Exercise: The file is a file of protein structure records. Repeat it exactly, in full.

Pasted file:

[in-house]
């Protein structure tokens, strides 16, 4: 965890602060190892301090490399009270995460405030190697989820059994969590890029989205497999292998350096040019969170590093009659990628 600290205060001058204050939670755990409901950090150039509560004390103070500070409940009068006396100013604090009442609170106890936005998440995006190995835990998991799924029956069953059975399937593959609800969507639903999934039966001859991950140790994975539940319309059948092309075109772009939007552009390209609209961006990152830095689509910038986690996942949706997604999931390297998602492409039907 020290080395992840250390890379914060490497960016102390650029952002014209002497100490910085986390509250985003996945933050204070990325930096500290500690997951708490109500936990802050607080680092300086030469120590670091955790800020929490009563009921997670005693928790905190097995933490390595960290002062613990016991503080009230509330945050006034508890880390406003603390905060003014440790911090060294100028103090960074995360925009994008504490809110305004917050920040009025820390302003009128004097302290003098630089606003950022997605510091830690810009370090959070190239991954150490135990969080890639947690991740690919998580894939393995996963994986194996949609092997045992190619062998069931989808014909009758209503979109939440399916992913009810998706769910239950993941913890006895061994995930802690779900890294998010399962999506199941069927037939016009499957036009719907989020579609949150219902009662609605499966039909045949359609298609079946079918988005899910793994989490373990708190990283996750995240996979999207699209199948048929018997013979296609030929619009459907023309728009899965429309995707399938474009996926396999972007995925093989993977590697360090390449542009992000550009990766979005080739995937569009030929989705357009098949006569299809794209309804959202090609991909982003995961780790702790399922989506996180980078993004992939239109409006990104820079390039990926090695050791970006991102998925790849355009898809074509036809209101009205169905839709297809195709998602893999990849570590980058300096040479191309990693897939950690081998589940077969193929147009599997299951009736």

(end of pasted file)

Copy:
[in-house]
């Protein structure tokens, strides 16, 4: 965890602060190892301090490399009270995460405030190697989820059994969590890029989205497999292998350096040019969170590093009659990628 600290205060001058204050939670755990409901950090150039509560004390103070500070409940009068006396100013604090009442609170106890936005998440995006190995835990998991799924029956069953059975399937593959609800969507639903999934039966001859991950140790994975539940319309059948092309075109772009939007552009390209609209961006990152830095689509910038986690996942949706997604999931390297998602492409039907 020290080395992840250390890379914060490497960016102390650029952002014209002497100490910085986390509250985003996945933050204070990325930096500290500690997951708490109500936990802050607080680092300086030469120590670091955790800020929490009563009921997670005693928790905190097995933490390595960290002062613990016991503080009230509330945050006034508890880390406003603390905060003014440790911090060294100028103090960074995360925009994008504490809110305004917050920040009025820390302003009128004097302290003098630089606003950022997605510091830690810009370090959070190239991954150490135990969080890639947690991740690919998580894939393995996963994986194996949609092997045992190619062998069931989808014909009758209503979109939440399916992913009810998706769910239950993941913890006895061994995930802690779900890294998010399962999506199941069927037939016009499957036009719907989020579609949150219902009662609605499966039909045949359609298609079946079918988005899910793994989490373990708190990283996750995240996979999207699209199948048929018997013979296609030929619009459907023309728009899965429309995707399938474009996926396999972007995925093989993977590697360090390449542009992000550009990766979005080739995937569009030929989705357009098949006569299809794209309804959202090609991909982003995961780790702790399922989506996180980078993004992939239109409006990104820079390039990926090695050791970006991102998925790849355009898809074509036809209101009205169905839709297809195709998602893999990849570590980058300096040479191309990693897939950690081998589940077969193929147009599997299951009736």